Gatsby Benchmark 3 and why early intervention is so important for career development

young girl with phoneWe all know that each school has students with needs and abilities that vary widely. So how can you deliver an inclusive careers education programme that works to achieve Gatsby Benchmark 3 – addressing the needs of each pupil?

Let’s think about this for a moment.  Schools are well placed to know their pupils and the challenges they face. I’m sure you’ll recognise them from the list below:

  • Social and emotional issues
  • Disengaged
  • Low aspirations
  • At risk of exclusion
  • SEND
  • Home tutored
  • Looked after children…

And this is by no means an exhaustive list. When we talk about pupils who need additional support, we are usually referring to pupils with complex needs, many of whom may be at risk of becoming NEET (not in education, employment or training).

Working to support success

With schools having a responsibility for careers education, as well as the destinations of their students for three years after they leave, how can you ensure that your pupils have the best chance of success? What can you do to ensure that they:

  • increase their attendance and attainment;
  • make informed and realistic career decisions;
  • have an awareness of the opportunities available to them;
  • can identify the skills they have to offer to an employer;
  • can transition on to appropriate post-16 education or training?

Four top tips for improving your students’ chances of success

Tip #1 – Identify needs early!

What are the indicators that a pupil may be at risk of NEET? Are these indicators showing up at Year 10 or Year 9? Ask yourself, are they:

  • Disengaged?
  • Little to no support at home?
  • Not likely to achieve GCSEs at grades 4 -9?
  • Pupil Premium?
  • Low in aspirations and confidence?
  • Complex needs?

Action – Use your indicators to plan a programme that provides extra support to those pupils.

Tip #2 – Personalised careers advice and guidance

Pupils with complex needs benefit from support and guidance that is tailored to them as an individual. One size doesn’t fit all.  It’s important to work with them to recognise where they are at (their starting point), where they want to be (their goals) and what they need to get there (action planning and support).  This type of guidance works well for one-to-one support when it includes:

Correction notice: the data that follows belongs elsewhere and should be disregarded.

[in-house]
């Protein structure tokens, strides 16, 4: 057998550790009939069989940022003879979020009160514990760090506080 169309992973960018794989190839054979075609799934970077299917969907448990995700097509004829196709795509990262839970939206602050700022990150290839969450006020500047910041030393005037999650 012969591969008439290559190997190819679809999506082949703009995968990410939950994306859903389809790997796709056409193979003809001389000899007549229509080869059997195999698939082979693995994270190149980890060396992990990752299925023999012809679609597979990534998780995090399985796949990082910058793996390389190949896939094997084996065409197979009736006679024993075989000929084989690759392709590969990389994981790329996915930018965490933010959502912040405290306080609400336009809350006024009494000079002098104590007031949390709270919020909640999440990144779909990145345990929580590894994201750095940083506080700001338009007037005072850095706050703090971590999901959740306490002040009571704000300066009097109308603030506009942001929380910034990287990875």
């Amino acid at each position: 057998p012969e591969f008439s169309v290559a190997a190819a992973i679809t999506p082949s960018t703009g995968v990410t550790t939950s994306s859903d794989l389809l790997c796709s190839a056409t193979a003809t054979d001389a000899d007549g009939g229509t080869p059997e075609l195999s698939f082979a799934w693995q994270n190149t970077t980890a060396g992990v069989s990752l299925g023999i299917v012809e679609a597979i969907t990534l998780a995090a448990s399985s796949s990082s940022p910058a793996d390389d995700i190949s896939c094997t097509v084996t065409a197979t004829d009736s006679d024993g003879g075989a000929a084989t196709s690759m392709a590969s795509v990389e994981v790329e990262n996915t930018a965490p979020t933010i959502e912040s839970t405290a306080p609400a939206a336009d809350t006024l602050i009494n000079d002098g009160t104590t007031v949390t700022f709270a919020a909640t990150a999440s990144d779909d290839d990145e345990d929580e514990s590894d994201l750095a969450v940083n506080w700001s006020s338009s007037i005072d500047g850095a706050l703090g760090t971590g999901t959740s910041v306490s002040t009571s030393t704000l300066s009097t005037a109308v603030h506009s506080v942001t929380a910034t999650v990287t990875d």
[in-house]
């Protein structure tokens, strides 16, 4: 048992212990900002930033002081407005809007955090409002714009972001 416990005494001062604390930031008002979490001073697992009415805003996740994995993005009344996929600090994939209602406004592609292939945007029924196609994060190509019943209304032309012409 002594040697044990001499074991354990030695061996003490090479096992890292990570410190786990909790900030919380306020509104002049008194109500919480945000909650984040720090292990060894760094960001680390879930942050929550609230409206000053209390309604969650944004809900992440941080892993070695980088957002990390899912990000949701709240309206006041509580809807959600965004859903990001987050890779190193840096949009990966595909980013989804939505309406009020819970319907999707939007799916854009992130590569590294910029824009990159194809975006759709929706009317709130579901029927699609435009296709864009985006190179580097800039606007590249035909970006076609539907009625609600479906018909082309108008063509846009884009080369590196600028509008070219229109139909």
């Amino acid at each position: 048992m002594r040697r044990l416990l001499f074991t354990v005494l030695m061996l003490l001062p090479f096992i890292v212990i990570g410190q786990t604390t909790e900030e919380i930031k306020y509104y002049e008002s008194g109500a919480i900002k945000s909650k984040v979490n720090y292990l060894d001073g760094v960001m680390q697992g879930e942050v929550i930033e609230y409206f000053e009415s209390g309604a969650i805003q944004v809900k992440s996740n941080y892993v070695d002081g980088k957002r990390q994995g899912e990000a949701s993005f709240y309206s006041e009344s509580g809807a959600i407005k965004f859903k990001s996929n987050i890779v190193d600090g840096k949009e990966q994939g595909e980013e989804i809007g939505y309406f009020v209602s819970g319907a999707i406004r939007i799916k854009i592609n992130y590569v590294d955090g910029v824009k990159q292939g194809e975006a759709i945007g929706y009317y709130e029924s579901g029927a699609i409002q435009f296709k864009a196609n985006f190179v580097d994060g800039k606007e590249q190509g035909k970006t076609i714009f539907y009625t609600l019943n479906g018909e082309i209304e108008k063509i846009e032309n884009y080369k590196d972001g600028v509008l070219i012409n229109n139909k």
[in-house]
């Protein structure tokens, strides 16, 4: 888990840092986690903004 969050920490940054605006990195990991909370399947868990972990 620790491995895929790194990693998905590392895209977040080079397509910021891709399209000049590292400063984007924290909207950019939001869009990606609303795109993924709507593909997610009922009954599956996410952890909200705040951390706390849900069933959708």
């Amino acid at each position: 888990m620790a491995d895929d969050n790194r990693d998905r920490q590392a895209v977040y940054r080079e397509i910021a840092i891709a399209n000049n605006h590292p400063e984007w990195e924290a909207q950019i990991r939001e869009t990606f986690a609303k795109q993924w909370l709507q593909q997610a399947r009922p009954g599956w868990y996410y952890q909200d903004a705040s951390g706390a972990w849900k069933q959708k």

• Careers education, information, advice and guidance (CEIAG)
  • Exploring barriers to progression
  • Support with transition into further education
  • Ongoing support throughout the school year
  • Tracking progress – applications, interviews and intended destinations

Action – Create a bespoke programme that includes these elements.

Tip #3 – Engage parents in the career guidance process

Parents have a huge impact on their child and influence their career decisions.  However, with the rapid changes in education and training, as well as emerging careers, parents are not always aware of all the opportunities available. Ways to engage them could include:

  • Inviting them to a career interview
  • Sending them their child’s career action plan
  • Advising them on appropriate courses and training specific to their child

This may sound like a lot of additional work but well-informed parents really do enhance the personalised careers guidance process!  Working with them encourages support at home and with such support, a pupil is less likely to end up NEET.

Action – Set up a system where parents are contacted, included and informed.

Tip#4 – Work together

Now it’s getting interesting! Addressing the needs of each pupil cannot work when we work in isolation. So look around you – who else can support your pupils to progress?

  • Who’s already working with your pupils in school?
    Inclusion team, SEND team, behaviour support, learning mentors, heads of year
  • Who’s going to be working with your pupils?
    College, sixth form
  • Who could be working with your pupils?

And let’s not forget your careers adviser!

Action – Set up clear communication and processes that promote a client-centred approach to working with your pupils.

Finding support that works in your school

These four top tips are just a start when it comes to thinking about how you can help to support the students in your school with additional needs – as someone with extensive experience working with such students I have many more!  If you’re interested in putting together a bespoke programme for your pupils, please get in touch to find out more about our Support4Progression programme at Ideas4Careers. Contact details, along with more information, can be found at

About the author

Michelle PowellMichelle Powell RCDP MCDI was one of the first careers advisers to join Ideas4Careers in 2012. With many years’ experience of working as a careers adviser with young people in educational and community settings, Michelle brings her enthusiasm and expertise in working with and supporting more vulnerable young people in education. Now Operational and Strategic Lead for the Support4Progression programme in schools, Michelle works in partnership with schools, parents, colleges and support agencies to enable young people to transition successfully into post-16 provision.